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Traditional agroforestry systems and biodiversity conservation in Benin (West Africa)

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In the past, the conservation of biodiversity has been mostly understood in terms of the management of protected areas and natural forests, ignoring the possible role of farm areas and the ways through which rural communities have promoted biodiversity in their subsistence agricultural production systems. The present study focused on the floristic diversity within traditional agroforestry parkland systems around the Pendjari Biosphere Reserve in Benin and showed the diversity of tree species in the area as well as socio-economic factors which affect the practice of this farming system. We used questionnaires and interviewed a total of 118 households to collect data. Respondents were interviewed on their farms and during the interview; we inventoried the number of tree on the farm and determined the farm size. Twenty-one tree species belonging to 14 botanical families were recorded during the surveys and the average stand density of the woody component of farmlands was 7.97±5.43 stems/ha. A number of both native and exotic tree species occurred in the parkland agroforestry systems with dominance of indigenous tree species. Species richness varied with the size of household where households with small land holding conserve more tree species in their field than households with large land holdings. 64% of households surveyed were making deliberate efforts to plant tree species on their farmlands. The most important reasons which determined household ambitions to conserve woody species on farmland were tree products contribution to food and medicine. Results also showed that respondents who noticed that trees were decreasing in the wild conserve more tree species on their farmlands. This research highlights the role of traditional agroforestry practices to support tree species richness and provides evidence of the farms’ role as biodiversity reservoirs. KeywordsConservation indigenous species–Parkland agroforestry–Socio-economic factors
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Traditional agroforestry systems and biodiversity
conservation in Benin (West Africa)
Vodouhe G. Fifanou Coulibaly Ousmane
Biaou Gauthier Sinsin Brice
Received: 28 October 2009 / Accepted: 29 January 2011 / Published online: 11 February 2011
ÓSpringer Science+Business Media B.V. 2011
Abstract In the past, the conservation of biodiver-
sity has been mostly understood in terms of the
management of protected areas and natural forests,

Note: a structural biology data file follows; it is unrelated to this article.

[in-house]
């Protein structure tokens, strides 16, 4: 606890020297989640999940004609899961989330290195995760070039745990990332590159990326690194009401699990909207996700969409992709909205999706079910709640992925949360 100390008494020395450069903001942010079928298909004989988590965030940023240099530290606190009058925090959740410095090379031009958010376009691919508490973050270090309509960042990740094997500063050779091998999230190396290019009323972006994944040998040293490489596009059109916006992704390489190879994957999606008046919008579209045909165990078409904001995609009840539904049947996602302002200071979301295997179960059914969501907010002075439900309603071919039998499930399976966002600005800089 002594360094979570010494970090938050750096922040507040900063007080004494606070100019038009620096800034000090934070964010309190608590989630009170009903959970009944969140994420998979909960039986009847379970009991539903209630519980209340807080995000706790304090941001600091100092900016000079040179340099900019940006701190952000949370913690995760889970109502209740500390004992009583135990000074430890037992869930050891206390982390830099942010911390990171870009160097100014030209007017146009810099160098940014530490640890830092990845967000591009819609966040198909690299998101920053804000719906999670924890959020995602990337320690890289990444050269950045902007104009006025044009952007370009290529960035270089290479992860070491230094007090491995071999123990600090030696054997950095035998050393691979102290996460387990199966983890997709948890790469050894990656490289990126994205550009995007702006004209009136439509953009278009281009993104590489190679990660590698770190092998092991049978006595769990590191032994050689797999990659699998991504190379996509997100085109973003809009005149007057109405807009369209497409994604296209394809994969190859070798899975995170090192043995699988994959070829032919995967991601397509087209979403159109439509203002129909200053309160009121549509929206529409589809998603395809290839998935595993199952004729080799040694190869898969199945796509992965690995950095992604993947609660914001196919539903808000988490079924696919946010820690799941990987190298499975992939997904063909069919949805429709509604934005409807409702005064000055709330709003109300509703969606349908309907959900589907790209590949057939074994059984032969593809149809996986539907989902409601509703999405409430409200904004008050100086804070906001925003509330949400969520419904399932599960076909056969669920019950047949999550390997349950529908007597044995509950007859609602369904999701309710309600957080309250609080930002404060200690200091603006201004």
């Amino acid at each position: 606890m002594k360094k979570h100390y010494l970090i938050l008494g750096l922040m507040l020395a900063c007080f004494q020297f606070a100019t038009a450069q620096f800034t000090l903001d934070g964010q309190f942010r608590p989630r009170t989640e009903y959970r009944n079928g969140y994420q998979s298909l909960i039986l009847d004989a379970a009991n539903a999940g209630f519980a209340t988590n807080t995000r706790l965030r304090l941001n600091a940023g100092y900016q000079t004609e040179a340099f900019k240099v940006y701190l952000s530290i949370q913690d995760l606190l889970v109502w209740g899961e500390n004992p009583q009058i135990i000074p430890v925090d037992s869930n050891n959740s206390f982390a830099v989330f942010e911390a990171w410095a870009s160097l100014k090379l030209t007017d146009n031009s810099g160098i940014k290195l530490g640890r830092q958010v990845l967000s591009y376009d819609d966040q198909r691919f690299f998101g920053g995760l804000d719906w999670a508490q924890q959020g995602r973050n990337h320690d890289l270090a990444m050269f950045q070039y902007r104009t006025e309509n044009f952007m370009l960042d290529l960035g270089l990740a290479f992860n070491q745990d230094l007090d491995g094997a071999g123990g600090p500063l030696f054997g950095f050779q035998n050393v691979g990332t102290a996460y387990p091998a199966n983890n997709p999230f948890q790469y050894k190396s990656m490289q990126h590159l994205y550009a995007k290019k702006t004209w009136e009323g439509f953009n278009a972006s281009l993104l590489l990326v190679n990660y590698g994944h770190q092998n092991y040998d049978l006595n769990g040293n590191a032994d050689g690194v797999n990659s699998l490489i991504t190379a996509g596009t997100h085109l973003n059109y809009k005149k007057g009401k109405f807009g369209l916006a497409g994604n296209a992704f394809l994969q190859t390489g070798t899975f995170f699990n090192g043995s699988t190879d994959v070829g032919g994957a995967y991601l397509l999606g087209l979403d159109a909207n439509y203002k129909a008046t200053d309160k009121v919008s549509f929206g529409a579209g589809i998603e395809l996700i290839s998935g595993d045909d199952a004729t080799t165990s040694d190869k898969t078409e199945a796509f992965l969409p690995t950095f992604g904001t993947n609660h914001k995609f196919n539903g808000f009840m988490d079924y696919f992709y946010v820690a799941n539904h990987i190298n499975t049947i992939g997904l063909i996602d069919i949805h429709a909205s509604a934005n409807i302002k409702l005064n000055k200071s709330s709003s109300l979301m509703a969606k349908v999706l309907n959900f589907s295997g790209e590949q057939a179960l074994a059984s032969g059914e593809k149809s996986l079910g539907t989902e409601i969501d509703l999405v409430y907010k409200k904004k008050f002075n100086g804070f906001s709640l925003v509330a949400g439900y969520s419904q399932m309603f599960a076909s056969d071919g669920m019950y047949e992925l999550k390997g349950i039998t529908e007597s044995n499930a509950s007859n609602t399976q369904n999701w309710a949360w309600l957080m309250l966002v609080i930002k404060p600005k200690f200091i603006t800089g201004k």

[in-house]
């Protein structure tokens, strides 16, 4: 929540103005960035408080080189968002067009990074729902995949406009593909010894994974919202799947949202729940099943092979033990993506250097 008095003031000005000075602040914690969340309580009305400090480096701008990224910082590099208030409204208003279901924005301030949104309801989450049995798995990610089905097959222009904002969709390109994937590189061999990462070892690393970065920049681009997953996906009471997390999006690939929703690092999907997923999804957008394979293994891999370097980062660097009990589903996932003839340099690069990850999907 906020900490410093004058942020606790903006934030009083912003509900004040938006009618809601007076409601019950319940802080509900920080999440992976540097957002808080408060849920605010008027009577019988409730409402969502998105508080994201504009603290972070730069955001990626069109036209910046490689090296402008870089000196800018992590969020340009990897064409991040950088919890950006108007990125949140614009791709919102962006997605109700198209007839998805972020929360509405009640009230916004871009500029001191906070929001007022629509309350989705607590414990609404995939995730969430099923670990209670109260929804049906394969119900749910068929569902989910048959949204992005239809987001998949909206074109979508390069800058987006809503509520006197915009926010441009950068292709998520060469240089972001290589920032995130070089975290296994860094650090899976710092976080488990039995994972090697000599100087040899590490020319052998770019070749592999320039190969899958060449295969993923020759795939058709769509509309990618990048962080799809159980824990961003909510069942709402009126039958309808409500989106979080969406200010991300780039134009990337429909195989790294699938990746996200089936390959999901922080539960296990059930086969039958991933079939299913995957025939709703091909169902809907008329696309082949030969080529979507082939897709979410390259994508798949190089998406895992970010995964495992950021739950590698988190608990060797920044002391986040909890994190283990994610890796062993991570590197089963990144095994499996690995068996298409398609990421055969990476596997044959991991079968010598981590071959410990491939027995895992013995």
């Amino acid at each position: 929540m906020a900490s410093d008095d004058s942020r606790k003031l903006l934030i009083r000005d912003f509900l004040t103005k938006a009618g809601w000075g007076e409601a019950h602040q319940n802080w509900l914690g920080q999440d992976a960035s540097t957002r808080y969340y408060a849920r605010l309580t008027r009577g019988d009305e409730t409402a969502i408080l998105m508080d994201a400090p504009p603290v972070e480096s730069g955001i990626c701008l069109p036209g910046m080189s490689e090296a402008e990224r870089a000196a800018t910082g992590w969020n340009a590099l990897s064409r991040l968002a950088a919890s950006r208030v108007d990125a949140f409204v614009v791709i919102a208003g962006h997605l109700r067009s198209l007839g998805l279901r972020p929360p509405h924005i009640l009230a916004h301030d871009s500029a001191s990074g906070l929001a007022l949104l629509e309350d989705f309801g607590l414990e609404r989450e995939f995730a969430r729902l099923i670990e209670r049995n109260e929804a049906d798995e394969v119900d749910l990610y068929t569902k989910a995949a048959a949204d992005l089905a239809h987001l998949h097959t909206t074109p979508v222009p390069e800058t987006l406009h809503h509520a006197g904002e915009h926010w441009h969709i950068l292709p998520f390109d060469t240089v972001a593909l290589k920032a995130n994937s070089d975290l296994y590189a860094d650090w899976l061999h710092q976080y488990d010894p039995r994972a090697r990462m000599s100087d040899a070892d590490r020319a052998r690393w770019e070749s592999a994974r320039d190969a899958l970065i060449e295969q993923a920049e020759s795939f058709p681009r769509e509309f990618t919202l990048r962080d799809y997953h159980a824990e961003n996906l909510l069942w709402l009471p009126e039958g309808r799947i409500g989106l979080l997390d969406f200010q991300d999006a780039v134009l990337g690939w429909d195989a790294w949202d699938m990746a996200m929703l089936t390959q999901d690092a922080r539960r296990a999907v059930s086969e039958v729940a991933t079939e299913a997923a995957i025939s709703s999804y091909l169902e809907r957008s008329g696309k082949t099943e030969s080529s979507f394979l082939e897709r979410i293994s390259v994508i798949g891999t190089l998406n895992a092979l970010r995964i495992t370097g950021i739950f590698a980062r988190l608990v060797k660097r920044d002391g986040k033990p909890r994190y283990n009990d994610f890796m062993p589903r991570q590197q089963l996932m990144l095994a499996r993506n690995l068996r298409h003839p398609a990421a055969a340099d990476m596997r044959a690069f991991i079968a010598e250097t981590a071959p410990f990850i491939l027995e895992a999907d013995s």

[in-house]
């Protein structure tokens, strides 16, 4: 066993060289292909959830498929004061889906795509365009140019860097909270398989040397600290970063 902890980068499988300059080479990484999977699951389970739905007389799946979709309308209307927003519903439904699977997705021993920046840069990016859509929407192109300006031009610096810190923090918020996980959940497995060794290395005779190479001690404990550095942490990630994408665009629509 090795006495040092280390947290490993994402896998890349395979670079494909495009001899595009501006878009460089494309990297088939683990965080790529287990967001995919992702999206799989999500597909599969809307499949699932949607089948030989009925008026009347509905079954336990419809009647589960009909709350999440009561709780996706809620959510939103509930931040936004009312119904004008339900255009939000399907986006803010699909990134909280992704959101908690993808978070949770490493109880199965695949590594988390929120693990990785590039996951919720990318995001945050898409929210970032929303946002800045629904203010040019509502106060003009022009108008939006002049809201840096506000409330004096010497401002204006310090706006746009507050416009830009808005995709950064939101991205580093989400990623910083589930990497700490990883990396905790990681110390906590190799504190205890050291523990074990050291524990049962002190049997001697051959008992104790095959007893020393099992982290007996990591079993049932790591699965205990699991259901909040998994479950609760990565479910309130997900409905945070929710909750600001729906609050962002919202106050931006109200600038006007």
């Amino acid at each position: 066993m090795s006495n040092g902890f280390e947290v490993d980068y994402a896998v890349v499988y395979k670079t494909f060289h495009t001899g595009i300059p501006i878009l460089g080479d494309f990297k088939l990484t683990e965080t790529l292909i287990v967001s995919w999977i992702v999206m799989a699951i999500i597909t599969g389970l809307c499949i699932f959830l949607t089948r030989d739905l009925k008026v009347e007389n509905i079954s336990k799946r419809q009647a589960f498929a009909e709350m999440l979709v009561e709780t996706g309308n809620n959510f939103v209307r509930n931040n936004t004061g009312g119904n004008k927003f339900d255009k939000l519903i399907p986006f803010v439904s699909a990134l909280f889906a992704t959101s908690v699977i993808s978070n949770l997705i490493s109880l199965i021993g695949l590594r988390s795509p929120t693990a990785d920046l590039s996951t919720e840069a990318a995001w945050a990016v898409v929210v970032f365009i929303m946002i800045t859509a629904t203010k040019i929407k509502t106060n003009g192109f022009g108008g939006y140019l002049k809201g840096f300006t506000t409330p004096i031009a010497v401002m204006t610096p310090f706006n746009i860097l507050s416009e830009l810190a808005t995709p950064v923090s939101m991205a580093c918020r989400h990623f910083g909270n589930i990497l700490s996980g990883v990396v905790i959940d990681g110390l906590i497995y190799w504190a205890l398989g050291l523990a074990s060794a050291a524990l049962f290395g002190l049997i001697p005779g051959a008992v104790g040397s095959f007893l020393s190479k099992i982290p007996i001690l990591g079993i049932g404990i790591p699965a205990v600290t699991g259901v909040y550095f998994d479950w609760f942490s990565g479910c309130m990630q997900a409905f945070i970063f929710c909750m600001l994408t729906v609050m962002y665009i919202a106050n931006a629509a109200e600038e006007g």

ignoring the possible role of farm areas and the ways
through which rural communities have promoted
biodiversity in their subsistence agricultural produc-
tion systems. The present study focused on the floristic
diversity within traditional agroforestry parkland sys-
tems around the Pendjari Biosphere Reserve in Benin
and showed the diversity of tree species in the area as
well as socio-economic factors which affect the
practice of this farming system. We used question-
naires and interviewed a total of 118 households to
collect data. Respondents were interviewed on their
farms and during the interview; we inventoried the
number of tree on the farm and determined the farm
size. Twenty-one tree species belonging to 14 botan-
ical families were recorded during the surveys and the
average stand density of the woody component of
farmlands was 7.97 ±5.43 stems/ha. A number of
both native and exotic tree species occurred in the
parkland agroforestry systems with dominance of
indigenous tree species. Species richness varied with
the size of household where households with small
land holding conserve more tree species in their field
than households with large land holdings. 64% of
households surveyed were making deliberate efforts to
plant tree species on their farmlands. The most
important reasons which determined household ambi-
tions to conserve woody species on farmland were tree
products contribution to food and medicine. Results
also showed that respondents who noticed that trees
were decreasing in the wild conserve more tree species
on their farmlands. This research highlights the role of
traditional agroforestry practices to support tree spe-
cies richness and provides evidence of the farms’ role
as biodiversity reservoirs.
Keywords Conservation indigenous species
Parkland agroforestry Socio-economic factors
Introduction
In the last three decades, agroforestry has been widely